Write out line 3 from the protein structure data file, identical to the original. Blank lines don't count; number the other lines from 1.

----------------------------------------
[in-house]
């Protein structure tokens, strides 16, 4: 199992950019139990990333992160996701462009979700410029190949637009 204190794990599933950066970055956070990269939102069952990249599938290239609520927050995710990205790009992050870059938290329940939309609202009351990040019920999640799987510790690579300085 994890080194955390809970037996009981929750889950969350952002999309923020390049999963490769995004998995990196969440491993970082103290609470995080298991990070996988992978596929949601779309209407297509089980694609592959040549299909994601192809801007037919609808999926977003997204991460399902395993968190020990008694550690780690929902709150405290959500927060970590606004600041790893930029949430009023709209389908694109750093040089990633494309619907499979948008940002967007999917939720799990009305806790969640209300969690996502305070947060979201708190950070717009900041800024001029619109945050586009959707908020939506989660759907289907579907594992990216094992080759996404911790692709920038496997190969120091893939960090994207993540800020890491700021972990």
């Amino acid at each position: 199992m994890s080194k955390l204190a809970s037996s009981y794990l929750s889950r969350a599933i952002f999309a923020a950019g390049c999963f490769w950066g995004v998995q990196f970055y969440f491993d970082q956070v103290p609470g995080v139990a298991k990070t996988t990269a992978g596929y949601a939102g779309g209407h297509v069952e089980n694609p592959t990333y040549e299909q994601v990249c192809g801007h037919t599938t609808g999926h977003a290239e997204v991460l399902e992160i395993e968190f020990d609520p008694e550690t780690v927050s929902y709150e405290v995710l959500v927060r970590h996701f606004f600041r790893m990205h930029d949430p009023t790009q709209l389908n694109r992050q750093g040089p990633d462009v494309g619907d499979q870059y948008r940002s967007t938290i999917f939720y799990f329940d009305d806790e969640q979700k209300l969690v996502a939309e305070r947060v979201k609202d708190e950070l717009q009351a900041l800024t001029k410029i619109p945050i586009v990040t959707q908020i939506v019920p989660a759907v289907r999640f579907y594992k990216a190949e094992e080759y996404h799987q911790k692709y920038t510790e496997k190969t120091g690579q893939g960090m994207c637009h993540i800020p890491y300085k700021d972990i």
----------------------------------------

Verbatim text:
């Amino acid at each position: 199992m994890s080194k955390l204190a809970s037996s009981y794990l929750s889950r969350a599933i952002f999309a923020a950019g390049c999963f490769w950066g995004v998995q990196f970055y969440f491993d970082q956070v103290p609470g995080v139990a298991k990070t996988t990269a992978g596929y949601a939102g779309g209407h297509v069952e089980n694609p592959t990333y040549e299909q994601v990249c192809g801007h037919t599938t609808g999926h977003a290239e997204v991460l399902e992160i395993e968190f020990d609520p008694e550690t780690v927050s929902y709150e405290v995710l959500v927060r970590h996701f606004f600041r790893m990205h930029d949430p009023t790009q709209l389908n694109r992050q750093g040089p990633d462009v494309g619907d499979q870059y948008r940002s967007t938290i999917f939720y799990f329940d009305d806790e969640q979700k209300l969690v996502a939309e305070r947060v979201k609202d708190e950070l717009q009351a900041l800024t001029k410029i619109p945050i586009v990040t959707q908020i939506v019920p989660a759907v289907r999640f579907y594992k990216a190949e094992e080759y996404h799987q911790k692709y920038t510790e496997k190969t120091g690579q893939g960090m994207c637009h993540i800020p890491y300085k700021d972990i």